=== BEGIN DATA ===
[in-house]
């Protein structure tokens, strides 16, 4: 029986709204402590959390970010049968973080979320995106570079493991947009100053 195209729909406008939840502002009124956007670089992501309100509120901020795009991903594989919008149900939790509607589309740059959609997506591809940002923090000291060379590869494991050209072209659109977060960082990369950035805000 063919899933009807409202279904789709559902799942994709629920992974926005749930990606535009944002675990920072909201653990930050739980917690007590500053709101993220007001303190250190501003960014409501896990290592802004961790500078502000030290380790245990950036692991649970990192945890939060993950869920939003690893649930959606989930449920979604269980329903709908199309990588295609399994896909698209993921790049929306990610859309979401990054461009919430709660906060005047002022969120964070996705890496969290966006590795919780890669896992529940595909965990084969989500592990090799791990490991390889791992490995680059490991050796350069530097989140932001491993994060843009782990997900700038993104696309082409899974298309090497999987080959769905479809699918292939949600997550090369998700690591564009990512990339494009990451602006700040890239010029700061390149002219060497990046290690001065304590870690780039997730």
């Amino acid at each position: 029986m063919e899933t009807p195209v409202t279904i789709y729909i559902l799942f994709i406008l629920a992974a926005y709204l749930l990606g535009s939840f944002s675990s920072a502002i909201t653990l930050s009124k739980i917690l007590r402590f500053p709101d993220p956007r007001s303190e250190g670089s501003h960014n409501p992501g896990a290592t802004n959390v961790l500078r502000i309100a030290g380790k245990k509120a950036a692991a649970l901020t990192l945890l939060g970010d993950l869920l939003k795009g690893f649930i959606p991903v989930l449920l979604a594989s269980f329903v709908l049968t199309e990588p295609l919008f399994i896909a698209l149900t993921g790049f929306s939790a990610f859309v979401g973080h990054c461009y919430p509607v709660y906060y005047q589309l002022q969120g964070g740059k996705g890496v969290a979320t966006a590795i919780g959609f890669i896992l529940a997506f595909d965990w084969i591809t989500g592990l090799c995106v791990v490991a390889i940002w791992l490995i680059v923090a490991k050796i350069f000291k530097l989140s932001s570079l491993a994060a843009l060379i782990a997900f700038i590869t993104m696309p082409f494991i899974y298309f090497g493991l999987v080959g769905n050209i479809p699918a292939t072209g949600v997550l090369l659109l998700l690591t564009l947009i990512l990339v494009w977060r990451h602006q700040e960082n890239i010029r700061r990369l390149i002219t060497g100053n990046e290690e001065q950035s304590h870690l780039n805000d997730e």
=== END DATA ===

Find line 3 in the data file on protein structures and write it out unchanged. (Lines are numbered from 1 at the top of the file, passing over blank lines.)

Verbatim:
């Amino acid at each position: 029986m063919e899933t009807p195209v409202t279904i789709y729909i559902l799942f994709i406008l629920a992974a926005y709204l749930l990606g535009s939840f944002s675990s920072a502002i909201t653990l930050s009124k739980i917690l007590r402590f500053p709101d993220p956007r007001s303190e250190g670089s501003h960014n409501p992501g896990a290592t802004n959390v961790l500078r502000i309100a030290g380790k245990k509120a950036a692991a649970l901020t990192l945890l939060g970010d993950l869920l939003k795009g690893f649930i959606p991903v989930l449920l979604a594989s269980f329903v709908l049968t199309e990588p295609l919008f399994i896909a698209l149900t993921g790049f929306s939790a990610f859309v979401g973080h990054c461009y919430p509607v709660y906060y005047q589309l002022q969120g964070g740059k996705g890496v969290a979320t966006a590795i919780g959609f890669i896992l529940a997506f595909d965990w084969i591809t989500g592990l090799c995106v791990v490991a390889i940002w791992l490995i680059v923090a490991k050796i350069f000291k530097l989140s932001s570079l491993a994060a843009l060379i782990a997900f700038i590869t993104m696309p082409f494991i899974y298309f090497g493991l999987v080959g769905n050209i479809p699918a292939t072209g949600v997550l090369l659109l998700l690591t564009l947009i990512l990339v494009w977060r990451h602006q700040e960082n890239i010029r700061r990369l390149i002219t060497g100053n990046e290690e001065q950035s304590h870690l780039n805000d997730e």